Indian tax officials raided the BBC offices in Delhi and Mumbai today in an apparent reprisal for a two-part documentary critical of Prime Minister Narendra Modi. Gaurav Bhatia, national spokesperson for Modi’s ruling Bharatiya Janata Party (BJP), described the BBC as the “most corrupt organization in the world.”
Officials said they were conducting “surveys, not searches” to investigate allegations of tax evasion. However, they sealed off the offices for the duration of the raid and reportedly seized documents and phones of several journalists.
The Editors Guild called the raid a, “continuation of a trend of using government agencies to intimidate and harass press organizations that are critical of government policies or the ruling establishment.”
The Modi government had blocked the BBC documentary in India using emergency powers under the Information Technology Rules and compelled social media companies to take them down. The film highlighted Modi’s failure to protect Muslims and the discriminatory laws and policies adopted by his government.
The documentary ban and the subsequent raids are part of the government’s escalating crackdown on civil society groups and media freedom. The BJP government has repeatedly targeted journalists, critics of the government, and human rights activists including by prosecuting them under counterterrorism and sedition laws, raiding their workplaces and homes on allegations of financial irregularities, and preventing outspoken journalists and critics from leaving the country. Indian authorities have also been implicated in using the Israeli-produced spyware Pegasus to target journalists.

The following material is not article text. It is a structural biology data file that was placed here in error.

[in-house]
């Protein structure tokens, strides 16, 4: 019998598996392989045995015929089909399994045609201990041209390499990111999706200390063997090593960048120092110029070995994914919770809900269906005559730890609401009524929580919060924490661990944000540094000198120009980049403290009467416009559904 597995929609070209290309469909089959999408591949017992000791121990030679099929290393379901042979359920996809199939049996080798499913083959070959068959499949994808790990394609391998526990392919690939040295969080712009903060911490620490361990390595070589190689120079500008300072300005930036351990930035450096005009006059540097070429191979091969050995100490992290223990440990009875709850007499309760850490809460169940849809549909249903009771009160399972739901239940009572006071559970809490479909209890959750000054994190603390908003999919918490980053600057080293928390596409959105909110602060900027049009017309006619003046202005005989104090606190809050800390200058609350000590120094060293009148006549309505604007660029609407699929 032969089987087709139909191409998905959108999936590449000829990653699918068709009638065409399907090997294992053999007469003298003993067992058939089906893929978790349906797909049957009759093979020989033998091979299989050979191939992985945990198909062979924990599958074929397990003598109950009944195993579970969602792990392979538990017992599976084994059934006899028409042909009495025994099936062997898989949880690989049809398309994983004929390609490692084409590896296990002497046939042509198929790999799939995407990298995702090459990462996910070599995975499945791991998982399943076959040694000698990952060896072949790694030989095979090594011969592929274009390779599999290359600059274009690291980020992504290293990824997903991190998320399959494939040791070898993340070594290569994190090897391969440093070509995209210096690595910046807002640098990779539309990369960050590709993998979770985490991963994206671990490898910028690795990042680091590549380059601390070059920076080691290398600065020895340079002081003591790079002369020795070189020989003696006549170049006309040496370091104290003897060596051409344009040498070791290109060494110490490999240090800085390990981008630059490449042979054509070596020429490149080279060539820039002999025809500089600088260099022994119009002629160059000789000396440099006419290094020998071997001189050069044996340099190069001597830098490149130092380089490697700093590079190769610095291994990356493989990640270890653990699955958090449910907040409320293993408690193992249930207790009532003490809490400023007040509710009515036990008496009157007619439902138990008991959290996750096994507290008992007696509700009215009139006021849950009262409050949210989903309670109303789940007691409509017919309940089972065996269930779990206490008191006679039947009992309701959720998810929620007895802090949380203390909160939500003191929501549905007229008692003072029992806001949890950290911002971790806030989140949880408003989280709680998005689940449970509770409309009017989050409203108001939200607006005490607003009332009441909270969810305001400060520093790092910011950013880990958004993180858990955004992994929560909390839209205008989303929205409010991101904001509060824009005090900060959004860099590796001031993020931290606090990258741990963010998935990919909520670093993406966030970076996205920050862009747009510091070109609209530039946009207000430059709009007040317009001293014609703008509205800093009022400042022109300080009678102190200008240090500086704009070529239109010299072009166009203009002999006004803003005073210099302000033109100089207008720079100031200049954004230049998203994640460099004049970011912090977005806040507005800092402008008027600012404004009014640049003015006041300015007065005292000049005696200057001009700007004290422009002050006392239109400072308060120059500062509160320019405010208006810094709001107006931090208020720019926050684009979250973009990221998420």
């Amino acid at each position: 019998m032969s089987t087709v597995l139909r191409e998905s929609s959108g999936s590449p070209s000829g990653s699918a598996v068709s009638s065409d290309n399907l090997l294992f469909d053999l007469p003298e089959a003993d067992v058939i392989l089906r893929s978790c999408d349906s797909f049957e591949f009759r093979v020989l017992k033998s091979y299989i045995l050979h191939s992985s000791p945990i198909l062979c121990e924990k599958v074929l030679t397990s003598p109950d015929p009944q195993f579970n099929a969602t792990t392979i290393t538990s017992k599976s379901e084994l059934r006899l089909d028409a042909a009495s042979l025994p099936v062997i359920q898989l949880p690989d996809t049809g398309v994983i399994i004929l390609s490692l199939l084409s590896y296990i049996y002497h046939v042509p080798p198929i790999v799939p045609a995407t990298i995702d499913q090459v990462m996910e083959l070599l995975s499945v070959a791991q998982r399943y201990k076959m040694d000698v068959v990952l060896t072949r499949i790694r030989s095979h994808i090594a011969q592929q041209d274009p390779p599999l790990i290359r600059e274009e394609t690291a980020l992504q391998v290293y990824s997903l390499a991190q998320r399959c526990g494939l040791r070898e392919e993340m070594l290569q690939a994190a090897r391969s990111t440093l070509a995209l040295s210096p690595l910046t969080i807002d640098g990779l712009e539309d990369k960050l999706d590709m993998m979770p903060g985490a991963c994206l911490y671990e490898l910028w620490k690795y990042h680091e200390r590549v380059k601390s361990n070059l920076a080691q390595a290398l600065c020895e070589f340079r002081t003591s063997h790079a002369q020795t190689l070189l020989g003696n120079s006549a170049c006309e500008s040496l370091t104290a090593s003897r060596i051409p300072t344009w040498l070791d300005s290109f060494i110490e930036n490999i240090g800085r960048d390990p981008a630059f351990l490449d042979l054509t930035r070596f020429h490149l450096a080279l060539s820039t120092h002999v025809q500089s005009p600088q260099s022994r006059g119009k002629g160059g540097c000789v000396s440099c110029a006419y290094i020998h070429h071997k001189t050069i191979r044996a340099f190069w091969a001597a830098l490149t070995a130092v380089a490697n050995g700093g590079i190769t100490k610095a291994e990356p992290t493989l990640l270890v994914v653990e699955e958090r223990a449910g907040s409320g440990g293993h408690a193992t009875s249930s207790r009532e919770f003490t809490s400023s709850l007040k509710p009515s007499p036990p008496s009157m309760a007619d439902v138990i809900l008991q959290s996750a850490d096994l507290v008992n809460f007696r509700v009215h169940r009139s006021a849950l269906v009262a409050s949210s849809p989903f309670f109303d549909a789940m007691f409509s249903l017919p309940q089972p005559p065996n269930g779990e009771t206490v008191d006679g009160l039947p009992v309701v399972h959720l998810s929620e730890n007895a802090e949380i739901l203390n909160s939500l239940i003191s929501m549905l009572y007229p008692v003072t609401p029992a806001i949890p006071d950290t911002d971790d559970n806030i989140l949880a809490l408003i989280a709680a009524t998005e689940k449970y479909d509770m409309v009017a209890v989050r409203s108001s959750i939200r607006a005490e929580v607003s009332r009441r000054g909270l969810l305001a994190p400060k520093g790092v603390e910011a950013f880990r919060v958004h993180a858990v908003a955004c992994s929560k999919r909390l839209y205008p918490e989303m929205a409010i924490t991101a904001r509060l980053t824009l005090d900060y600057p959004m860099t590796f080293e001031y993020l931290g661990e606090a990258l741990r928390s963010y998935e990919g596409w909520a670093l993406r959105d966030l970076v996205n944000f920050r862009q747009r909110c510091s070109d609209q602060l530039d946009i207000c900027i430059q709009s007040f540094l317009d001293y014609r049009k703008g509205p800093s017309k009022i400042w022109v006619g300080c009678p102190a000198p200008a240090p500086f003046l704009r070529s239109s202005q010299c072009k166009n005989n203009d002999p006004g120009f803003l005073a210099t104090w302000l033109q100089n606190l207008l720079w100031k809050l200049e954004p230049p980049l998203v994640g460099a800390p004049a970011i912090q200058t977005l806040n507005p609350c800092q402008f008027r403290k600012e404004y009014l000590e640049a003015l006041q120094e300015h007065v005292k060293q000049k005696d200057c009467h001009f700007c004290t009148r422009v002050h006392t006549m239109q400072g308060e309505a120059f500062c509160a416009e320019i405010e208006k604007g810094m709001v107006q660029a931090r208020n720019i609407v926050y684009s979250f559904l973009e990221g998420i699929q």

Modi’s misuse of “powers to intimidate, censor, silence or punish independent news media,” puts him into the camp of “populist and authoritarian leaders,” the New York Times warned in a recent editorial.
The Indian government holds the rotating presidency of the Group of Twenty (G20) this year and will be holding the summit in Delhi in September. Modi has called the G20 an opportunity for world to know India, “the mother of democracy, with its diversity and courage.”
These words ring hollow when weighed against the government’s actions. World leaders, including members of the G20, should press India to meet its pledges in international meetings on human rights, including to protect the right of people to exercise peaceful dissent.